Platform Reviewed: Xbox One Platforms Available: Xbox One Publisher: Microsoft Studios Developer: 343 Industries, Bungie Release Date: November 11, 2014 MSRP: USD 49.99
I do love shooters, especially first-person shooters. Last month, I bought an Xbox One and along with it was the Halo: The Master Chief Collection – it’s the collection of all Bungie and 343 Industries’ Halo installments except Reach that was released on November 11, 2014.
I’ve never set foot in Master Chief’s universe and that I’ve been always behind Sony’s wall of exclusives for a long time. Guerilla Games’ Killzone 2 was so far the best FPS title I’ve played, and that it never was replaced in my top 5 first-person shooter games. However, that list has just officially changed after I played Microsoft’s own exclusive, Halo.
Keep in mind that I’m reviewing this game as a newcomer to the franchise, and that I’ve never played any of the Halo games after Halo: Combat Evolved on PC.
For newcomers to Microsoft’s green flag, the series and this exceptional universe, you’ll definitely need to get your hands on Halo: The Master Chief Collection. What you’ll get are: Halo Combat EvolvedAnniversary, Halo 2 Anniversary, Halo 3, Halo 3 ODST, and Halo 4. All of these games have been originally released in the previous Xbox 360.
As a rookie in the era of the Spartans, the gameplay mechanics of Halo has been consistent all throughout from Combat Evolved to Halo 4. Given that Combat Evolved and Halo 2‘s level designs were completely repetitive, it was enjoyable and intense. When Halo was in the hands of a new developer, 343 Industries, they didn’t change the game’s core mechanics as a first-person shooter. We’ve seen a lot of first-person shooters that tried to modify its core gameplay to provide players something new, a different way to experience the franchise – even sacrificing 40% of what the game great in the first place.
Look at Bethesda’s reboot of DOOM. It did have a massive visual upgrade, and if you played the original DOOM, you can definitely say that Bethesda kept its core gameplay mechanic and experience – that’s to shoot the hell out of everything. They didn’t try to ruin the game’s secret formula to try something new, and that’s how 343 Industries did a great job continuing Bungie’s Halo without ruining the sequels. They’ve stick to its awesome solid first-person shooter elements, and just added some “fun” armor abilities in Halo 4 – which were completely useless and you can just ignore them in the entire game.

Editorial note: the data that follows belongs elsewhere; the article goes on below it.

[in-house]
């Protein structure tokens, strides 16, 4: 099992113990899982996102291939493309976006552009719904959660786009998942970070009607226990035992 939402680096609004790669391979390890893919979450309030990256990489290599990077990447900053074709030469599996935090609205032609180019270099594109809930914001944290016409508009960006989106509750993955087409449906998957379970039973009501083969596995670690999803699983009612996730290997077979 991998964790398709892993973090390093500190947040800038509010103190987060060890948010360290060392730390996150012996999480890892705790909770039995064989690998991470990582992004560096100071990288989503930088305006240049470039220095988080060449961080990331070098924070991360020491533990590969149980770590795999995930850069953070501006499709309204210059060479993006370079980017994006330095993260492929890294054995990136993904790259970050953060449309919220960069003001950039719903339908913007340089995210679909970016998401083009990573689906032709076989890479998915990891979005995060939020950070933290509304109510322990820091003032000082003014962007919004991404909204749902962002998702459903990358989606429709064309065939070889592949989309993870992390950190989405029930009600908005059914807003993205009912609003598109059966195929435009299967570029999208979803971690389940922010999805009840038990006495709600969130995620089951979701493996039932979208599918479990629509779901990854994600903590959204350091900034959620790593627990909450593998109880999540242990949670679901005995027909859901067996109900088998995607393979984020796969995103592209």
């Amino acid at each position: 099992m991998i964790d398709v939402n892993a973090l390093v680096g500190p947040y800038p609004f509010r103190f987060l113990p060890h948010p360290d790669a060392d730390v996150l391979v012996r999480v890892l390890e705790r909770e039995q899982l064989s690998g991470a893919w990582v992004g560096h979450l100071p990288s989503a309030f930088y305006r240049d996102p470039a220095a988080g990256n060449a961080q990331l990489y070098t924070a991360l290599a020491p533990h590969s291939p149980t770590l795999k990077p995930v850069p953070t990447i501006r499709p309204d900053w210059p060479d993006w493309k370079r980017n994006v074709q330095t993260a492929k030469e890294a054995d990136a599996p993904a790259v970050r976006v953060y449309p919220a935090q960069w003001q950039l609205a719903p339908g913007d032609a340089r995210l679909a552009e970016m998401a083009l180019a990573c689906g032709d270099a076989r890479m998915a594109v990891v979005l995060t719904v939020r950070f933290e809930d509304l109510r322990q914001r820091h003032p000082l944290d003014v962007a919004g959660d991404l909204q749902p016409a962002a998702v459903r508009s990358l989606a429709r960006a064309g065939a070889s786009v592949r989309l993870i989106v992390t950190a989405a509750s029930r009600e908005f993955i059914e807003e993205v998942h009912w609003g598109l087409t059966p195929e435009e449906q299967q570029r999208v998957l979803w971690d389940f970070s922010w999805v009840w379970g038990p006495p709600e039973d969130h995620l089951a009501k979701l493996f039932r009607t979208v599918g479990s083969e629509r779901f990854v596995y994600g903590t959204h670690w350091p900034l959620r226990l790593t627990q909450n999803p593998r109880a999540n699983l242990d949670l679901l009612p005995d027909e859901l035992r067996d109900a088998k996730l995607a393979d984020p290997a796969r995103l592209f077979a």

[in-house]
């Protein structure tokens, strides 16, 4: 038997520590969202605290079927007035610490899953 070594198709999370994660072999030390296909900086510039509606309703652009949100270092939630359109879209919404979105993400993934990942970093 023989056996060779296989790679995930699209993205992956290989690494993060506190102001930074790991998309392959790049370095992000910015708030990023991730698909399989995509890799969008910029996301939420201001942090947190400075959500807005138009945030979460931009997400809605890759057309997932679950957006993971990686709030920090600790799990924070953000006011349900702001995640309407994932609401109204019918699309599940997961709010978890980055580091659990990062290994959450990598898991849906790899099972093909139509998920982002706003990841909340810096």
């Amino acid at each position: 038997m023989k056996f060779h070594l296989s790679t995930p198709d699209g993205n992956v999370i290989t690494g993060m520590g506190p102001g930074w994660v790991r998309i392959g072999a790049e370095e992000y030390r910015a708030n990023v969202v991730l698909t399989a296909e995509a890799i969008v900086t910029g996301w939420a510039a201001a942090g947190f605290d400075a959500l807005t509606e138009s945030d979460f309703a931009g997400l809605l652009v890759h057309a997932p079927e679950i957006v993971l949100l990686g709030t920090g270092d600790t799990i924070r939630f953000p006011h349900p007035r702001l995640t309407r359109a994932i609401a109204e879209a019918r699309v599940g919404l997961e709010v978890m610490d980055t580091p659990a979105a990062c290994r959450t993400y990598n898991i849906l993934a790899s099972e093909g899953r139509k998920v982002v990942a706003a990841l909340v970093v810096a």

I’ve played Halo 4 when Felippe brought his Xbox 360 in my birthday last 2 years ago. As a re-release for the Xbox One, there hasn’t been any visual upgrade on Halo 3 and Halo 4, unfortunately – they just simply bumped the resolution higher and still looks dated than Combat Evolved and Halo 2. But what I’m really impressed about Halo 2 in TheMaster Chief Collection was newly improved cutscenes. 343 made it CGI to put some connections with what Halo 5 has to offer. They’ve also tied in the intro with Spartan Locke and the Arbiter talking about Master Chief, and how the Arbiter had come across with each other in the past.
What’s also fun is the ability to switch from “Classic” to “Remastered” versions in both Combat Evolved and Halo 2. The feature can definitely let you do comparisons and how they’ve actually made every look great – from the trees, lighting, character models, the environment, guns, the Covenant, and even Master Chief himself.
Even if the game is visually impressive and enjoyable, you’ll still get to experience some bugs in the game that 343 didn’t manage to fix until now. There are graphical glitches in the remastered version of Combat Evolved where the draw distances goes a bit haywire. Shadow glitches were also present in Halo 3 which made the Assault Rifle and some of the NPC’s helmet look black whenever they’re under the sunlight. I also experienced 3 random crashes of the game in some random parts of the game, it was tiresome to restart from the last checkpoint.
I’ve convinced myself a few years back that Killzone was the best shooter, but I never thought that it would change until I got to play Halo. It’s not that Killzone is never going to be great as Halo, it’s just that Halo’s universe and lore have kept me engaged, and it had also a lot to offer. Even if it did have its fair share of bugs and some graphical glitches, it doesn’t have any negative impact of how great this franchise is. You better get your hands on The Master Chief Collection if you just bought your Xbox One, you will never regret burning your cash for this baby. Now, I’m starting Halo 5: Guardians… it’s time for me to hunt down Master Chief Petty Officer 117.
For our review of Halo 5: Guardians, you can read Marcus’ review here.
This review is based on a retail copy purchased by the author.